So I would call all the foregoing descriptive questions, as distinguished from prescriptive questions. The latter to include ones like how we should live, how we relate to others, how we find meaning in life, etc. The methods for seeking answers are very different than with descriptive questions. There is something about existence that would describe how time works, even if we don’t have the words or concepts to embody it. But there’s no such something that could resolve prescriptive puzzles.
The Enlightenment was an intellectual revolution starting around three centuries ago. Its core was rationalism — believing in use of reason to understand existence and enabling us to improve it. And this did coincide with great leaps in human understanding, through science, through mathematics and logic, and rationalist philosophy. In Berlin’s telling, the Enlightenment’s enthusiasts envisioned that continued progress along such lines would ultimately answer all questions, including the fourth kind. This he called an “heroic attempt to make philosophy a natural science.”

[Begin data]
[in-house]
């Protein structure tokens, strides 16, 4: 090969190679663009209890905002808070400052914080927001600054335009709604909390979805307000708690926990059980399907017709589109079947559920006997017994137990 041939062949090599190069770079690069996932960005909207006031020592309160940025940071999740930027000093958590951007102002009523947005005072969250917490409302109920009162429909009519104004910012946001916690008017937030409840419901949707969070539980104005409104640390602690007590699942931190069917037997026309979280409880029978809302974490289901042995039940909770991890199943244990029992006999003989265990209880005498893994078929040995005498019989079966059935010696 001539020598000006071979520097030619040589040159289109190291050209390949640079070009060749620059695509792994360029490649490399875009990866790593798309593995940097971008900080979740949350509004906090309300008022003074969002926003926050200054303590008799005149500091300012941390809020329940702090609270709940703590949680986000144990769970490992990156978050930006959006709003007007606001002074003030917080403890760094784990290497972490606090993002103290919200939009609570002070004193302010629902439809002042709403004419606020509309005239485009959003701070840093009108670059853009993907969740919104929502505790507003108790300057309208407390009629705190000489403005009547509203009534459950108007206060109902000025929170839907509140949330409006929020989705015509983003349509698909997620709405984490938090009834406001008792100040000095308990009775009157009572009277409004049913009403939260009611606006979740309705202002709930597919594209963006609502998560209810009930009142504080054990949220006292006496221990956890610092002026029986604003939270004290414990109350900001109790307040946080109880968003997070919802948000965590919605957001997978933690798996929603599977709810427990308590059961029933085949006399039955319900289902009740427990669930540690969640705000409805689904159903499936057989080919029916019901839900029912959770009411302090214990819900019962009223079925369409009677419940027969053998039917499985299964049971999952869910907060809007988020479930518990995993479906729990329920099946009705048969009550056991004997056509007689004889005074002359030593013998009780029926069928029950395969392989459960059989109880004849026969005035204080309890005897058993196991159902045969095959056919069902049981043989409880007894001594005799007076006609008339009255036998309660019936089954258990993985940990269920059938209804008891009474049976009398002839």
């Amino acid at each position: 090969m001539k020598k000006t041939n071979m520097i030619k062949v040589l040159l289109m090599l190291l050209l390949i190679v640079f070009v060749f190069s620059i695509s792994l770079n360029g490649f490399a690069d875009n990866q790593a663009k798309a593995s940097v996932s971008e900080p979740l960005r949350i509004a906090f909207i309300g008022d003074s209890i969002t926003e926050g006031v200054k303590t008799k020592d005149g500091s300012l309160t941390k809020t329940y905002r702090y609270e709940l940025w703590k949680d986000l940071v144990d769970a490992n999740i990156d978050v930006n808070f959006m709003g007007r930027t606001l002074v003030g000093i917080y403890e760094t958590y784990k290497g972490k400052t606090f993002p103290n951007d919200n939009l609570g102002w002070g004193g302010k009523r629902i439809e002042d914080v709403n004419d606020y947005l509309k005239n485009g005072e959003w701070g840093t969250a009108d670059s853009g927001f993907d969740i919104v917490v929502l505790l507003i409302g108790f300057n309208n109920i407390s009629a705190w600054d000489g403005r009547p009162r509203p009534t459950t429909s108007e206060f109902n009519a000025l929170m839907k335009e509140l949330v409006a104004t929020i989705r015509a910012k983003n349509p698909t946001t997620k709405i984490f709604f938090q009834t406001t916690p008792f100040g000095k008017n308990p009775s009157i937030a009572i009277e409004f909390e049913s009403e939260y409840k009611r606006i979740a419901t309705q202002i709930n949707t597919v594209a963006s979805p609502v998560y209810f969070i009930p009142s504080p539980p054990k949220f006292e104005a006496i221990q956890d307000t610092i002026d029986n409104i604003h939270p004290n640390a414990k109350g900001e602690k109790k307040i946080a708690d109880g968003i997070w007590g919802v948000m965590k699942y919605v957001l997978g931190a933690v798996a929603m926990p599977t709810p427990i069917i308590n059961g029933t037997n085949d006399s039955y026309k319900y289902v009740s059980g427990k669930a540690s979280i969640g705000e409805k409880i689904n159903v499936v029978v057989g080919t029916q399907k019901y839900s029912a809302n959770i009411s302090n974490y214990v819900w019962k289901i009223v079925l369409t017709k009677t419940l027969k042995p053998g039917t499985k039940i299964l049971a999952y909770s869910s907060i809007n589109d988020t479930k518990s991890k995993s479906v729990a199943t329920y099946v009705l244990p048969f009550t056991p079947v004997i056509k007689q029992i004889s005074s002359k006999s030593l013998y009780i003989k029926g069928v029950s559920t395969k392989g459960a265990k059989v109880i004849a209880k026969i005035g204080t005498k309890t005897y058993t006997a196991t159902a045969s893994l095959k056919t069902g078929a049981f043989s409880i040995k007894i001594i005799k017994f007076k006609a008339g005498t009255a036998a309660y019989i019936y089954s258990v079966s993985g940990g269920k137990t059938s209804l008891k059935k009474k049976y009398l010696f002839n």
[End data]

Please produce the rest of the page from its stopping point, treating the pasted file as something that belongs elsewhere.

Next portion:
But — long story short — Berlin gives Kant the leading credit for seeing that philosophy’s task is not to elucidate what are really empirical questions, properly the domain of hard science, nor to deploy logic as in mathematics, but rather to tackle issues not resolvable by either method. Whereas to “the great empirical philosophers of the eighteenth century . . . everything seemed far clearer than it” would later.